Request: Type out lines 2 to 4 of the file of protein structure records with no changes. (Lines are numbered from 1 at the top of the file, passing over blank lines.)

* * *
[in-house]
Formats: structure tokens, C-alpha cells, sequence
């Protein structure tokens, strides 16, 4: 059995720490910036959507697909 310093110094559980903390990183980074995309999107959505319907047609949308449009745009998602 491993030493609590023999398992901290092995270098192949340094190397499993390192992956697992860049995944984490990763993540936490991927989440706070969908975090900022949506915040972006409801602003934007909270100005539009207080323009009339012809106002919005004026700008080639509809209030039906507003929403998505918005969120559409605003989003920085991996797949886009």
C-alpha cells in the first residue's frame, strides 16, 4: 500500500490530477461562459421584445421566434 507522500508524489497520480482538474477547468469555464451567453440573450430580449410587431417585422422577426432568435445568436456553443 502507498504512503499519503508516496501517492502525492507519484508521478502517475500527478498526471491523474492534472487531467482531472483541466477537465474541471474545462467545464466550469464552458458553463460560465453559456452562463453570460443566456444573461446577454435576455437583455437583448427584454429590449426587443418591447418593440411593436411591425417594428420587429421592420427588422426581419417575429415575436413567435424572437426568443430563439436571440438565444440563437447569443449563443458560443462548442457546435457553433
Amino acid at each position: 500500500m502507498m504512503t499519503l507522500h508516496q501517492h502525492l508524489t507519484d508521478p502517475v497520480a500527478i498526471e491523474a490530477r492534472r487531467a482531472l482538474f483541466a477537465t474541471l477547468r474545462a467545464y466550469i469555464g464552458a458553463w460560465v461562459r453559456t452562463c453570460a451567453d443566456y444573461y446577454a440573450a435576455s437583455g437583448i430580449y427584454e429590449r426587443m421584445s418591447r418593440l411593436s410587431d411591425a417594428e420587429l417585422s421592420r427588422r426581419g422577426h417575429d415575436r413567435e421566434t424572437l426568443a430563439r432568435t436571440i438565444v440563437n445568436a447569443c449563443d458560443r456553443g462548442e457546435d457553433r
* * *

Formats: structure tokens, C-alpha cells, sequence
């Protein structure tokens, strides 16, 4: 059995720490910036959507697909 310093110094559980903390990183980074995309999107959505319907047609949308449009745009998602 491993030493609590023999398992901290092995270098192949340094190397499993390192992956697992860049995944984490990763993540936490991927989440706070969908975090900022949506915040972006409801602003934007909270100005539009207080323009009339012809106002919005004026700008080639509809209030039906507003929403998505918005969120559409605003989003920085991996797949886009």
C-alpha cells in the first residue's frame, strides 16, 4: 500500500490530477461562459421584445421566434 507522500508524489497520480482538474477547468469555464451567453440573450430580449410587431417585422422577426432568435445568436456553443 502507498504512503499519503508516496501517492502525492507519484508521478502517475500527478498526471491523474492534472487531467482531472483541466477537465474541471474545462467545464466550469464552458458553463460560465453559456452562463453570460443566456444573461446577454435576455437583455437583448427584454429590449426587443418591447418593440411593436411591425417594428420587429421592420427588422426581419417575429415575436413567435424572437426568443430563439436571440438565444440563437447569443449563443458560443462548442457546435457553433